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Regional AdaptLA Executive Summary and Technical Report: Results from the Local Coastal Program Sea Level Rise Grant Program

Regional AdaptLA: Coastal Impacts Planning in the Los Angeles Region is a multi-year project to provide information on the potential impacts of sea level rise to local coastal jurisdictions. In the process, a community of practice on coastal planning is developing in the Los Angeles (L.A.) coastal region. Two science-based projects, developed by the TerraCosta Consulting Group (TCG) and Environmental Science Associates (ESA), modeled shoreline change, coastal erosion and coastal retreat under projected future climate scenarios for the Los Angeles County coast. The University of Southern California (USC) Sea Grant Program has developed this synthesis of the two Regional AdaptLA modeling projects for the benefit of the Regional AdaptLA coalition and stakeholder community. This Executive Summary provides background on the overall project, overviews of the methodologies used to conduct the scientific studies, a summary of major findings, and recommendations for how information provided in these studies can help inform local coastal adaptation planning efforts. This document provides a “bridge” between the technical work by ESA and TCG and the AdaptLA coalition. USC Sea Grant provides capacity building and technical assistance for local jurisdictions as well as coordination among stakeholders and critical government agencies.   For more information, including shapefiles and a webtool to view model results, visit USC Sea Grant’s Regional AdaptLA webpage: 

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Sea Level Rise Vulnerability Study for the City of Los Angeles

 Grifman, P. M., J. F. Hart, J. Ladwig, A. G. Newton Mann, M. Schulhof. (2013) Sea Level Rise Vulnerability Study for the City of Los Angeles. USCSG-TR-05-2013.

Abstract: The City of Los Angeles (City of L.A. or the City) has initiated research to support planning for the impacts of climate change. The City, the University of Southern California Sea Grant Program (USC Sea Grant) and project partners developed a science-based and stakeholder-supported adaptation planning process to support research on the impacts of sea level rise on City assets, resources and communities. As a first step, this report, Sea Level Rise Vulnerability Report for the City of Los Angeles, is a summary of initial research on the potential impacts of sea level rise and associated flooding from storms for coastal communities in the City of L.A. The study concentrates on the City’s three coastal regions: Pacific Palisades from Malibu to Santa Monica; Venice and Playa del Rey; and San Pedro, Wilmington and the Port of Los Angeles. An interdisciplinary team of world-renowned experts was engaged to identify the City’s potential exposure to sea level rise. A sophisticated model, developed by the U.S. Geological Survey (USGS), was used to examine the impacts from rising seas, as well as flood impacts from storms and high tides that could be exacerbated with those rising sea levels. The model is based on an El Nino-fueled storm that occurred in the Los Angeles region during January 2010, considered a moderately severe “10-year” storm (10% chance of occurring annually). As new data become available for the L.A. region, they can be applied to evaluate impacts of more severe storms, such as a 100-year event (1% chance of occurring annually). In this study, we provide an initial report by Dr. Reinhard Flick focused on coastal vulnerabilities in locales within City boundaries, and provide recommendations for beach monitoring programs. We then highlight the findings of three vulnerability assessments that provide a preliminary examination of the physical, social, and economic impacts of sea level rise on the City’s coastal assets, resources and communities, and include a summary discussion of ecological vulnerability at Ballona Wetlands. One of the next steps for the City will be to develop an Adaptation Plan. We help get this process started with a matrix of available adaptation measures the City can consider in planning for sea level rise as well as recommendations for moving forward with adaptation planning.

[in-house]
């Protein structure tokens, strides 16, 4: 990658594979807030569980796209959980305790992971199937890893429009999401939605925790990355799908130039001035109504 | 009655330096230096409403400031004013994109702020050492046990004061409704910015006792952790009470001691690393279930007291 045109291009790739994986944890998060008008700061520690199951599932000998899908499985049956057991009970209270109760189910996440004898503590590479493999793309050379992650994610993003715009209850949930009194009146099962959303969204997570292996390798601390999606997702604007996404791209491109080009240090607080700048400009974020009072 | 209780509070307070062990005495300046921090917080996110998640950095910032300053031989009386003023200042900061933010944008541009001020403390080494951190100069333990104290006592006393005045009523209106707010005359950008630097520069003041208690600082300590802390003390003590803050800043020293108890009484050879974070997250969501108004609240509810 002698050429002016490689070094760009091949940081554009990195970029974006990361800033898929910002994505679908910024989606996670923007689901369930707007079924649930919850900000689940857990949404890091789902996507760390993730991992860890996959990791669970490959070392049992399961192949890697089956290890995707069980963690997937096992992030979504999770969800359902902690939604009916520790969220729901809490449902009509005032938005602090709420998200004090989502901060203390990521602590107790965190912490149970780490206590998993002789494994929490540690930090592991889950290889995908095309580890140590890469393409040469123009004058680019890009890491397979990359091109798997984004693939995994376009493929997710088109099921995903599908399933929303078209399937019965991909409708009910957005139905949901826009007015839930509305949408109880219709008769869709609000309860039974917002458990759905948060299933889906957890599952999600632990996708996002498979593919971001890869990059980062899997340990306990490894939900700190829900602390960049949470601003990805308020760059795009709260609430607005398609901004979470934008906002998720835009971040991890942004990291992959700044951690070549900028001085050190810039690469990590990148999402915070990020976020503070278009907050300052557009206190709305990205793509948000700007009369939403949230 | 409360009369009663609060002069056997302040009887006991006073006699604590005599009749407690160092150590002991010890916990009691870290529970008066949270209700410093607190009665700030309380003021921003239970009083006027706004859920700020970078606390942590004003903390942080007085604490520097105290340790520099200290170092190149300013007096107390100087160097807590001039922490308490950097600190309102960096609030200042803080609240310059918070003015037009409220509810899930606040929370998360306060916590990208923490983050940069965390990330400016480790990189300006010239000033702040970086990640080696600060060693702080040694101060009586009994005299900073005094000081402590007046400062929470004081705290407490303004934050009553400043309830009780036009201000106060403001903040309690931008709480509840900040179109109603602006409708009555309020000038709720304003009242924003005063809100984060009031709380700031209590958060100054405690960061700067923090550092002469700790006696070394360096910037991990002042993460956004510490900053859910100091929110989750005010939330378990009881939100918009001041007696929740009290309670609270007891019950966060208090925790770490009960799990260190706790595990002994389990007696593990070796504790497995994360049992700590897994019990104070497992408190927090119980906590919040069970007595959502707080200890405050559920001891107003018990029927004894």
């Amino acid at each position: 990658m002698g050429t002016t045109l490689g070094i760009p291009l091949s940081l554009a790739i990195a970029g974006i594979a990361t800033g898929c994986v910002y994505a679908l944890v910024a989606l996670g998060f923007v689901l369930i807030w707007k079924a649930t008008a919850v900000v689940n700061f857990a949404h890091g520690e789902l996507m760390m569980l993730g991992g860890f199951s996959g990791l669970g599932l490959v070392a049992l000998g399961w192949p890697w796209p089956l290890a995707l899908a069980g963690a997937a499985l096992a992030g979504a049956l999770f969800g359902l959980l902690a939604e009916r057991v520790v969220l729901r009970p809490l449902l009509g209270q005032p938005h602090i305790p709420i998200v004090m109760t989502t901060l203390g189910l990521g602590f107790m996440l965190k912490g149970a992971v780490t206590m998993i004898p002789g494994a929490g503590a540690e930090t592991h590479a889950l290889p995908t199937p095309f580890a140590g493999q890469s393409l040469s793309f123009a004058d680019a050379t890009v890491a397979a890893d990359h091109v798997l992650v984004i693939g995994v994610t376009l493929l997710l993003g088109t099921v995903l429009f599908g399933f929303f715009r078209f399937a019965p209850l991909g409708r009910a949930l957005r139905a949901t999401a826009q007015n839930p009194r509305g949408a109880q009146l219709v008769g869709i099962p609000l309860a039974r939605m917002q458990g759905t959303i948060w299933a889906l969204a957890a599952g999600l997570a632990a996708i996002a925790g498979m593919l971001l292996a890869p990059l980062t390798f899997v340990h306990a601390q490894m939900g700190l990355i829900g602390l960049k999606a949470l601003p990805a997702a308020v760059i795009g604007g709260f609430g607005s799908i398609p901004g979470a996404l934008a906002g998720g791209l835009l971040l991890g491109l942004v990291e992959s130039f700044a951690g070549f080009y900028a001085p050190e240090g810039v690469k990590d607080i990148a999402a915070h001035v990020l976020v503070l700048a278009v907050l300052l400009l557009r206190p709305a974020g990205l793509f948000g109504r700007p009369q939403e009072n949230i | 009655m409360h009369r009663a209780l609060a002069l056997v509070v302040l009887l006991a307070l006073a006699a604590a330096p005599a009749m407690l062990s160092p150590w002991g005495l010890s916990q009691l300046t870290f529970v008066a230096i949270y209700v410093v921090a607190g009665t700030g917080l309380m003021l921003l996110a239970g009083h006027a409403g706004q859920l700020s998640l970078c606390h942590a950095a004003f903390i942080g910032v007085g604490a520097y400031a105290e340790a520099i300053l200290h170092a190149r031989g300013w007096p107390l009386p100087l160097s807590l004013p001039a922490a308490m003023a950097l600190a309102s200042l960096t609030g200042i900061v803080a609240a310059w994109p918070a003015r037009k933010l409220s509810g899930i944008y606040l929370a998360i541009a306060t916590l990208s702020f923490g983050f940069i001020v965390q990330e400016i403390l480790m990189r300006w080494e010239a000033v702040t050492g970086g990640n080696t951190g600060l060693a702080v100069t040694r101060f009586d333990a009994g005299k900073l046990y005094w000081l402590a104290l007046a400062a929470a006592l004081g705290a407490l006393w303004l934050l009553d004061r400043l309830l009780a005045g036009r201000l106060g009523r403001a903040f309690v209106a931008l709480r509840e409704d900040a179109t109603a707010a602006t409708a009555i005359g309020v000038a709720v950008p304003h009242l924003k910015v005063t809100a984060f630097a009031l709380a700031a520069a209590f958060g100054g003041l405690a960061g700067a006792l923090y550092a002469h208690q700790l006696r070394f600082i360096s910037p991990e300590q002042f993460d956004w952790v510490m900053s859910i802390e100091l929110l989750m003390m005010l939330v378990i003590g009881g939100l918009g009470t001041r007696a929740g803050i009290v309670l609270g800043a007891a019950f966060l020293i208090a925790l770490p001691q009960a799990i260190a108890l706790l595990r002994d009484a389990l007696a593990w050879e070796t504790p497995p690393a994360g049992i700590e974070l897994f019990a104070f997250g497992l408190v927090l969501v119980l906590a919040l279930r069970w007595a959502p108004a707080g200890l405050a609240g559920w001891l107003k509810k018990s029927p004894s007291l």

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California Climate Change Adaptation Needs Assessment Survey

Finzi Hart, J. A., P. M. Grifman, S. C. Moser, A. Abeles, M. R. Myers, S. C. Schlosser, J. A. Ekstrom (2012) Rising to the Challenge: Results of the 2011 Coastal California Adaptation Needs Assessment. USCSG-TR-01-2012. 

Description: Decision-makers in California's (CA) coastal counties generally recognize that climate change will impact their communities and coastline. Yet, coastal CA communities are at different stages in developing and/or implementing climate change adaptation plans. In order to more precisely identify community needs, USC Sea Grant led an effort, in partnership with 15 CA organizations, to survey coastal professionals. The goal of the survey was to understand the needs and barriers coastal communities have in planning for climate change, develop appropriate trainings and technical assistance for communities, and determine the best way to link communities to resources and tools already available.